Wasted cost warning for expert
A recent judgement which ordered an expert witness to pay wasted costs of £89,000 should be a cautionary tale for experts and a reminder of their pre-eminent duties to the court and their professional regulatory body.
28 February 2020
Our client, a consultant spinal surgeon, with a special interest in failed back surgery, was instructed by the Claimant and her solicitors in a claim for clinical negligence against a NHS Trust. The claimant issued proceedings in January 2016 and relied upon the expert’s evidence through to the trial in March 2019. Whilst engaged in the case, due to personal tragedy, the expert developed a marked psychiatric condition and was cognitively unable to engage in the process of cross examination at trial, such that he appeared unaware of the legal test to be applied in a clinical negligence action (the Bolam test). In the absence of supporting expert evidence, the claimant was thereby obliged to discontinue proceedings. The defendant Trust made an application for their costs to be paid in full by the claimant on the basis that the claim itself was an abuse of process. That application was dismissed by the Judge.
The defendant then pursued an application for wasted costs in excess of £200,000 against the claimant’s solicitors, made two failed applications against the claimant’s barrister and made an application against the expert personally. The defendant argued that the expert was inexperienced, incompetent, and he should not have been instructed, and/or should never have given expert evidence in this case. The defendant eventually withdrew its application for wasted costs against the claimant’s solicitors, but further argued that the expert should also be liable for its costs incurred in pursuing the claimant’s solicitors.
We argued the expert should not be liable to pay for all of the defendant’s costs incurred in defending the clinical negligence claim, nor the costs which it had incurred in pursuing the claimant’s solicitors for wasted costs. We argued that the expert had been fully and appropriately engaged as an expert at the outset, that he had all the appropriate and necessary knowledge, but that sadly due to significant mental health issues he was unable to participate fully as an expert witness under cross examination at trial.
What was the decision?
The Judge determined that this case was not about the general quality of the expert, his evidence, and/or whether or not he knew the Bolam test in other cases. The question to be determined in the defendant’s application for wasted costs, was whether at this trial the expert had a proper understanding of the test to be applied, which he did not. The Judge did not find that the expert’s conduct and engagement was improper, unreasonable, or negligent from the outset of his involvement in the claimant’s case, but the Judge did determine that he should have ceased acting as an expert in this case when he ceased his clinical duties.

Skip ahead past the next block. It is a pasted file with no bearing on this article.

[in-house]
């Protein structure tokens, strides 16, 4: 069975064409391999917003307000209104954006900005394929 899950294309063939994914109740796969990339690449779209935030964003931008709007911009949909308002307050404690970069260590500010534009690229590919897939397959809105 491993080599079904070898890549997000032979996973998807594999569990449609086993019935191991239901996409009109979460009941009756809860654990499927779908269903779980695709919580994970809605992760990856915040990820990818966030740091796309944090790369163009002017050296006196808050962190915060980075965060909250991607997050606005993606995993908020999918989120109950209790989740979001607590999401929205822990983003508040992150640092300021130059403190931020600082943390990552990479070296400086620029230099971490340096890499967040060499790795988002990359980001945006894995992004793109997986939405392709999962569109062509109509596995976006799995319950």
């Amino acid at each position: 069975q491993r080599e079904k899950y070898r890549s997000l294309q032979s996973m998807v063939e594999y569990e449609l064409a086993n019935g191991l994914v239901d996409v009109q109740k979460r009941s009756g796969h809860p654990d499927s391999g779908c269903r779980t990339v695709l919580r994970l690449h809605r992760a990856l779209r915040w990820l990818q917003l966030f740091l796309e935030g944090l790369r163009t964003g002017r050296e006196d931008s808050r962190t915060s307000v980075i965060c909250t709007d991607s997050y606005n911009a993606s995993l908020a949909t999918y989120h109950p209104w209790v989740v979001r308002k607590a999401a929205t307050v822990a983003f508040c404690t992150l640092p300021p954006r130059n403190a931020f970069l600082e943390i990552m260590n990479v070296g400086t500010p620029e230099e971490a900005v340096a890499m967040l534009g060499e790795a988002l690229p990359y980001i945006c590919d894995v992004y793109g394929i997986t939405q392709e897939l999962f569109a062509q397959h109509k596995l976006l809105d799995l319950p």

The Judge found the circumstances in this case were exceptional, and determined the expert was liable for those of the defendant’s costs incurred after he had taken leave from his clinical post up to trial, and ordered him to pay the defendant £89,000, plus the defendant’s costs (to be assessed) in pursuing their application for wasted costs against him. The Judge however dismissed the defendant’s application for the expert to pay their costs incurred in pursing the claimant’s solicitor and barrister.
In this case the expert had an understandable desire at the time to assist the claimant by giving evidence. He failed to appreciate that he had become too unwell to continue. With our advice and support, he came to realise that this was a misplaced loyalty and subsequently appreciated the impact of his mental health condition. His primary responsibility was to ensure that he remained within his regulatory obligations as a clinician and his duties as an expert witness to the court.
The risks emerge both from the potential for a wasted costs application and a claim based on professional negligence. Both must be considered.
Throughout his medical career the expert held professional indemnity cover with the Medical Protection Society believing he was appropriately indemnified. However, MPS have since confirmed that its cover is discretionary and the expert was not in the correct grade of membership at the material time. It seems the expert misread a single letter which MPS sent to him several years ago towards the end of his professional career, about his professional indemnity cover – clearly, in retrospect, a highly costly mistake.
Checklist for experts
- Giving expert evidence comes with great responsibility and should not be considered a part time or tag on to your day job.
- Mental illness is still often an unspoken about subject. Even the most talented professionals can succumb to mental health issues. Stress and personal tragedy can lead to a psychiatric condition, which may not be immediately recognised. If depression or anxiety worsens, seek help, speak to someone.
- Your overriding obligation as an expert witness is to at all times to consider your ability to discharge your professional duties. Remind yourself of your duties to act as an expert witness under Part 35 of the Civil Procedure Rules. Remind yourself of your duties and the guidance issued to you by your professional regulatory body.
- Being ill is unlikely to be a successful defence to a negligence action against you if you continue to act as an expert witness, and fail to comply with your duties.
- Ask yourself, are you fit and ready for the potentially combative experience of giving evidence at court?
- Check and clarify that you have the appropriate level of professional indemnity cover to meet any professional negligence/wasted costs action against you.
All information was correct at time of publication.